Educational resources from Soybean Checkoff provide lessons in science, history, and more
South Dakota students are finding their place in the world, and it’s thanks to a tiny bean. Lessons developed with soybean checkoff dollars are helping students learn about beans - how they grow, what they’re made into, and where they travel.
Soybeans are the state’s biggest agricultural export, and with that, students are starting to see how South Dakota is linked to the rest of the world, said Cindy A. Heidelberger.
“Students are starting to find themselves a place of belonging in this story,” she said. “They’re woven into that tapestry.”
Heidelberger is co-founder and vice president of operations of Groundworks Midwest/South Dakota Agriculture in the Classroom. The organization created the Tour SD! curriculum that’s being used in 94% of fourth-grade classrooms across the state. Kids take a virtual tour of 20-some South Dakota towns, learning about their history and the part they play in the agricultural industry.
It’s important to make whatever students are learning relative to them, said Rick Henningfeld.
“Agriculture offers a lot of opportunity in that,” he said, “because kids have food every day.”
Henningfeld is a learning designer with Vivayic, a company that worked with South Dakota Soybean to create the Soybean Science website. It offers lessons for both elementary and high school science classes and aims to make science and agriculture relevant along the way.
A lesson on photosynthesis, for example, explains the basic concept of how soybean plants turn sunlight, water, and carbon dioxide into food, then dives deeper, giving students a microscopic view of an actual plant cell. At the same time, it gives them a broader picture, talking about how all that plant science impacts them.
still part of making that food that we get to enjoy every day,” Henningfeld said. “It’s a really cool way to look at science. Soybeans being part of that story provided a cool context.”
Material on the Soybean Science website (www.sdsoybeanscience.org) and Tour SD! (toursd.org) are free to teachers. By signing up and providing some basic information, they can download complete and detailed lesson plans for use in their classrooms.
elementary resources from Soybean Science include 12 interactive slides on topics such as the water cycle and nutrients in soybeans. Students read through the material and click through various activities to learn more. There are worksheets for download and a field trip guide that has students measuring how water moves through different soils and testing how that affects soybean growth.
The high school Soybean Sciences lessons include units on digestion and nutrients, photosynthesis and cellular respiration, biodiesel, DNA and genetic material.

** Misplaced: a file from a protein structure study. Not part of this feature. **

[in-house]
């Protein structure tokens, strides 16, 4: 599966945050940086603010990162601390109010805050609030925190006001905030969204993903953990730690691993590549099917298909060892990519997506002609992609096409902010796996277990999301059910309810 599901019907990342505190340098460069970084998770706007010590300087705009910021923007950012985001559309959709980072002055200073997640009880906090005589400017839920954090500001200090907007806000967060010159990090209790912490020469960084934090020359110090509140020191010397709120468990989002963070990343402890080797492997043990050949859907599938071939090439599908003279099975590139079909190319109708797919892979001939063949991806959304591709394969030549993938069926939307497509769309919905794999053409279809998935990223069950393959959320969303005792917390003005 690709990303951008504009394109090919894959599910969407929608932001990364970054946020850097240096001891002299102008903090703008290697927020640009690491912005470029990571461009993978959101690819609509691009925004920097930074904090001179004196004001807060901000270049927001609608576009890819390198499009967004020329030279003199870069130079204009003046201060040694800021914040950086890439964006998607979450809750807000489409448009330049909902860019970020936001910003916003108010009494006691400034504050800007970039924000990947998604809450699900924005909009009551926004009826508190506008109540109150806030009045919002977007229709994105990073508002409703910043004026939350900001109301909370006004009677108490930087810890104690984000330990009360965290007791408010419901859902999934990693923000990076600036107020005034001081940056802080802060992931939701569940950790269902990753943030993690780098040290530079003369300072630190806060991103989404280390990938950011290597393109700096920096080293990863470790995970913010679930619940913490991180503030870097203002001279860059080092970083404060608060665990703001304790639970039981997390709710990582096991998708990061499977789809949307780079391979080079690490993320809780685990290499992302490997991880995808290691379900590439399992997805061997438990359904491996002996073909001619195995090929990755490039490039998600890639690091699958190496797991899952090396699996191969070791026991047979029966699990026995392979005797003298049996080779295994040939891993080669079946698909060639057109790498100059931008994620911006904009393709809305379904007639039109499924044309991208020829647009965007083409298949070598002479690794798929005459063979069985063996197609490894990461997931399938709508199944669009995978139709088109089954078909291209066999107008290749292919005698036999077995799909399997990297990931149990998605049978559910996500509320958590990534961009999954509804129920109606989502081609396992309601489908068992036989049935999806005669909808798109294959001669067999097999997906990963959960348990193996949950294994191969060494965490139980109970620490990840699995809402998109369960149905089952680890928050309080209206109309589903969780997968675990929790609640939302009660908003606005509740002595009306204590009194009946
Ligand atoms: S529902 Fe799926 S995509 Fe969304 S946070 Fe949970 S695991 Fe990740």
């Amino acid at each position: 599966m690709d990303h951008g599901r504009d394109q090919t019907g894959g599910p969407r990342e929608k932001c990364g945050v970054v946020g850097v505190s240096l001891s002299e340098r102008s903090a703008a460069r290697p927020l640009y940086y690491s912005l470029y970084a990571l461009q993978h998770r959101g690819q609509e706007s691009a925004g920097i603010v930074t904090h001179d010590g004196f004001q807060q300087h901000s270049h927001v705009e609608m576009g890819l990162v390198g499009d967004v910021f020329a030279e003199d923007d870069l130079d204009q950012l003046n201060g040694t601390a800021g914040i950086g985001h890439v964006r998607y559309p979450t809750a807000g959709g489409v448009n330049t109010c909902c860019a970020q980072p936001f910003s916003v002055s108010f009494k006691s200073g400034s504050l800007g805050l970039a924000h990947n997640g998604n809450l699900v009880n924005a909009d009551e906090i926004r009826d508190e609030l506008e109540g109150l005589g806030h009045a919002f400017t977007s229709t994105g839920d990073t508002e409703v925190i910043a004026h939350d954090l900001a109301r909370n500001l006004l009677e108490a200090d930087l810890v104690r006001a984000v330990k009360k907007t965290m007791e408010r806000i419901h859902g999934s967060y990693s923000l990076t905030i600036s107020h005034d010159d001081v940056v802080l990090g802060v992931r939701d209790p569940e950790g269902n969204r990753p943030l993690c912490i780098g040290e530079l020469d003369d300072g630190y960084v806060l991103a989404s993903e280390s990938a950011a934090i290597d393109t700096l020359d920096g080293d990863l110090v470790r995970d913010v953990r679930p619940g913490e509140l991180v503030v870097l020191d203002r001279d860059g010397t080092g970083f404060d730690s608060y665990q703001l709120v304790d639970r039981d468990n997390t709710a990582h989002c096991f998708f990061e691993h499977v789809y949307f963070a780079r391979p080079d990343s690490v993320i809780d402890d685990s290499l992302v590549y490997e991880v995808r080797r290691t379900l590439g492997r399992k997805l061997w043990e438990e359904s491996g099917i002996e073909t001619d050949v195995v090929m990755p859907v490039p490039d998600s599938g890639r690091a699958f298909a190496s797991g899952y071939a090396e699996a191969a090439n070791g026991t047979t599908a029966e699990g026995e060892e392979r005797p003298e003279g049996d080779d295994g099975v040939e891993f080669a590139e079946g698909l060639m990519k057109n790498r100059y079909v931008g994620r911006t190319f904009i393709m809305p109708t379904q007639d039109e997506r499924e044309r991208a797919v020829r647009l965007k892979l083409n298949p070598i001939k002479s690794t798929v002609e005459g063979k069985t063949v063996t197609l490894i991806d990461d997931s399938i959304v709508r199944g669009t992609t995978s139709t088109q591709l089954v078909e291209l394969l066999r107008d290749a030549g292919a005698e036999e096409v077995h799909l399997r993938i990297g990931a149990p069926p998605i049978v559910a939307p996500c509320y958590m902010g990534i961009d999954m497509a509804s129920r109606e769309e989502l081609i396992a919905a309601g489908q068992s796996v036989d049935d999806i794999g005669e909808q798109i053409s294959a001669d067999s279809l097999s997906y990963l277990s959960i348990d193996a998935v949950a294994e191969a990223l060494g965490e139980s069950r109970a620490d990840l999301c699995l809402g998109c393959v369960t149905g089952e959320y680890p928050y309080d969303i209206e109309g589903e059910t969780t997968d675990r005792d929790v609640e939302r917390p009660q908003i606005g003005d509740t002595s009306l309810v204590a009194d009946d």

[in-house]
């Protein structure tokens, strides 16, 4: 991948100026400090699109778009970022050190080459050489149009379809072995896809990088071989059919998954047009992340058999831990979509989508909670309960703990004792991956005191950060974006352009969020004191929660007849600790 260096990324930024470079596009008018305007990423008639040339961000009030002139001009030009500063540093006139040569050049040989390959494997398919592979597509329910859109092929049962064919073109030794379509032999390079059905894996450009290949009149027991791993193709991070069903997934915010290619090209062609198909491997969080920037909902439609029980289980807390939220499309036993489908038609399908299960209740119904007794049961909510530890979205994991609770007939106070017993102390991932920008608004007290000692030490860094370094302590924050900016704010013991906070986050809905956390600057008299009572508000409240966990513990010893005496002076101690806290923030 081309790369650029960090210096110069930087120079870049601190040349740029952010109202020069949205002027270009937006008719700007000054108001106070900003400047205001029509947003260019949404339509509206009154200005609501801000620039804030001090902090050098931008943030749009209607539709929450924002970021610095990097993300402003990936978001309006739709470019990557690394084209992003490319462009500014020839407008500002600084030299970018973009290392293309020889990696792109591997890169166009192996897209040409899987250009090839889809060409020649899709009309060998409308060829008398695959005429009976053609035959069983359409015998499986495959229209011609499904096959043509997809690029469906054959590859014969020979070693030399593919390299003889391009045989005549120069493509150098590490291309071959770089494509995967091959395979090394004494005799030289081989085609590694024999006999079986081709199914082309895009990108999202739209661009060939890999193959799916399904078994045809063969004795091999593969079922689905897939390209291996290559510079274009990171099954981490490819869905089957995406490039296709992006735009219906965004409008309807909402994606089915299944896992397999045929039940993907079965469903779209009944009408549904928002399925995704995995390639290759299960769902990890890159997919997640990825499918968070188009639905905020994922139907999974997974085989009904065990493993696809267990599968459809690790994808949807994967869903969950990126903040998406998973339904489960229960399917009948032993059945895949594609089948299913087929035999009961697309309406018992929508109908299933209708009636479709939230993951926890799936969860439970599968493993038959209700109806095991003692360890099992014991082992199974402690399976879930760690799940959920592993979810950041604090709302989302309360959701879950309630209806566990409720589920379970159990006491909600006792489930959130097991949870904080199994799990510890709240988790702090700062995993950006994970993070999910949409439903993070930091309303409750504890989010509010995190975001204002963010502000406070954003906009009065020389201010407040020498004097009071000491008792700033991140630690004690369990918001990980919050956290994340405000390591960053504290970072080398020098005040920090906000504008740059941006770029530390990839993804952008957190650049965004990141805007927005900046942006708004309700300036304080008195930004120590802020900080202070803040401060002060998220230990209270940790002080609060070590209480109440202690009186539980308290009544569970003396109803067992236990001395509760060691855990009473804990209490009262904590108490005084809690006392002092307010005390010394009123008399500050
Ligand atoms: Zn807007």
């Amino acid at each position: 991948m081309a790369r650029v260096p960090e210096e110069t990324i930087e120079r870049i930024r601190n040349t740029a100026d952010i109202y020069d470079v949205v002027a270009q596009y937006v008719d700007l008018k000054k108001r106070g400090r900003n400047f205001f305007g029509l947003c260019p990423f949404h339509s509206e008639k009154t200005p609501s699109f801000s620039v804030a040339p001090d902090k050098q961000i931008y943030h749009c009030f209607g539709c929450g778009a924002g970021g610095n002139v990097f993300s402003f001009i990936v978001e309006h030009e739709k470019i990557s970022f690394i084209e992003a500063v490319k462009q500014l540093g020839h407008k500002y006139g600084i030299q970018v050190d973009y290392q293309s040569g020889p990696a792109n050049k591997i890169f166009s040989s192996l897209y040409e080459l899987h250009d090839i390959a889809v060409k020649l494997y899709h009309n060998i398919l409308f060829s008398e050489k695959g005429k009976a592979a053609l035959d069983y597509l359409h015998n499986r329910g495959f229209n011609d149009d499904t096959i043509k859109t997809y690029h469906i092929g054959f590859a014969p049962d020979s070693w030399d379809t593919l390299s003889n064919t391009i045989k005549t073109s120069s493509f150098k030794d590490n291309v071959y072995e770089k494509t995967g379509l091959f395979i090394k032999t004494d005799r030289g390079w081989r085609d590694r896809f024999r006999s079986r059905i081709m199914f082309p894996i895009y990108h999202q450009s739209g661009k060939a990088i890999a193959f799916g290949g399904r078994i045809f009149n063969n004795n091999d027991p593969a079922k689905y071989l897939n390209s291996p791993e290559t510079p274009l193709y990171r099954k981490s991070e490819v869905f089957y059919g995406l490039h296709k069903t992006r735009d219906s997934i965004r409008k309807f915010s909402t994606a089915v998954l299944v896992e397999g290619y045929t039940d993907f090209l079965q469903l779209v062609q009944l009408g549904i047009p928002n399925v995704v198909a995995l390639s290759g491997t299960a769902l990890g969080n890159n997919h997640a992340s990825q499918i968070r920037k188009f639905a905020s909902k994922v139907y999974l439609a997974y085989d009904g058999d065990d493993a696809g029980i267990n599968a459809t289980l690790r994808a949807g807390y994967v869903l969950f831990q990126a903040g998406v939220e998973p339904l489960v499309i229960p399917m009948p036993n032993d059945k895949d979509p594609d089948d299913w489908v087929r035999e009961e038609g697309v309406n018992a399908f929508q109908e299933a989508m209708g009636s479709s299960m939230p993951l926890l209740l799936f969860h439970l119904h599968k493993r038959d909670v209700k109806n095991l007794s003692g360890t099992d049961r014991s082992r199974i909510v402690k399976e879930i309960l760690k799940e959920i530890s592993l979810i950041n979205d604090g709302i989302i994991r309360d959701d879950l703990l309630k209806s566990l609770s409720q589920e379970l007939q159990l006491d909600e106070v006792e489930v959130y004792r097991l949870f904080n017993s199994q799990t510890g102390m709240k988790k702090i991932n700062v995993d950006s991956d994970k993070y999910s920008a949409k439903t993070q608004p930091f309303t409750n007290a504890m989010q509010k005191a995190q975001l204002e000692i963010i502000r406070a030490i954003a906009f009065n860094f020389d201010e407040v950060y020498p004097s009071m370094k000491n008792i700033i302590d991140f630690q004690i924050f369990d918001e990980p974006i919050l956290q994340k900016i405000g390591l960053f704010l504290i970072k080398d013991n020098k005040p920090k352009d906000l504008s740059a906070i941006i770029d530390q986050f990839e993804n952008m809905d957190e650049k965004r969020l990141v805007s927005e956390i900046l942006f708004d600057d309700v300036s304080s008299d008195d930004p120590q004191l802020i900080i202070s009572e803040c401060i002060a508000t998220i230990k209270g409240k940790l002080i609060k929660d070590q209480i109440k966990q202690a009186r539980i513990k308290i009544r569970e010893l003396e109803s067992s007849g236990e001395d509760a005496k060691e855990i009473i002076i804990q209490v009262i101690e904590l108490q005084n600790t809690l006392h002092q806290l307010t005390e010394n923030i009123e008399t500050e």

Through various marketing campaigns, consumers have built perceptions around the use of biotechnology in food crops, both positive and negative, Henningfeld said.
“Our goal was to get to the facts of how it works scientifically so people can make their own judgements about it based on the science,” he said.
The Tour SD! Content covers science, technology, engineering and math (STEM) standards, as well as English language arts, social studies and careers. Some schools are adding a health component as well as they count steps and walk the miles from city to city on their virtual tour.
South Dakota Ag in the Classroom is tapping a group of producers as they update Tour SD! lessons with current production numbers, precision ag tools and crop rotations. Soil health is a major focus in those updates.
“We’re talking how that healthy soil impacts plant growth, production and livestock,” Hiedleberger said. “And all of that impacts us as consumers and impacts our farmers’ and ranchers’ bottom line.”
In both programs, lessons were developed to meet education standards that most states have adopted, making them an appealing resource for more than just South Dakota teachers. Tour SD! has been used in 43 states, and 82 countries and provenances, according to Hiedelberger. In fact, China has accessed the site the most of any country outside the U.S.
As remote learning became the only option during the pandemic, South Dakota Soybean created another program that gets kids familiar with soybeans and their many uses. It had kids growing soybeans at home and posting their progress online in a competition for the tallest bean plant. The winner grew a 17.5-inch plant in three weeks.
Since the return to the classroom, South Dakota Soybean has brought its Super Sprouts program to ag days, fairs and into your home as a one-page activity in South Dakota Soybean Leader quarterly magazine.This spring featured a crossword puzzles with facts about soybean exports and animal feed. Summer brought kids a road trip activity discussing the parts of a car that can be made from beans - from motor oil and fuel to tires and car seats. This winter, kids can rummage through their cupboards to find things made of soy.
“Knowing the byproducts is a big one because we use so many things every day that are soybean based,” said Bonnie Dybedahl, South Dakota Soybean program manager in charge of education, events, and outreach. “Creating that awareness has been a major part of what we’re doing.”
The Super Sprouts program helps kids recognize soybeans from the field and beyond. At events, Dybedahl said they try to have a soybean plant on hand so kids can learn to spot the crop growing in the countryside. A new interactive trivia game is in the works with the goal of engaging kids and getting them thinking about soybeans.
The added benefit to providing these lessons for kids at fairs and events, Dybedahl said, is that adults get a refresher course about one of South Dakota’s top crops.
“The parents are right there with them hearing it all,” she said. “It’s an educational piece for all of them.”
By Janelle Atyeo
for the South Dakota Soybean Checkoff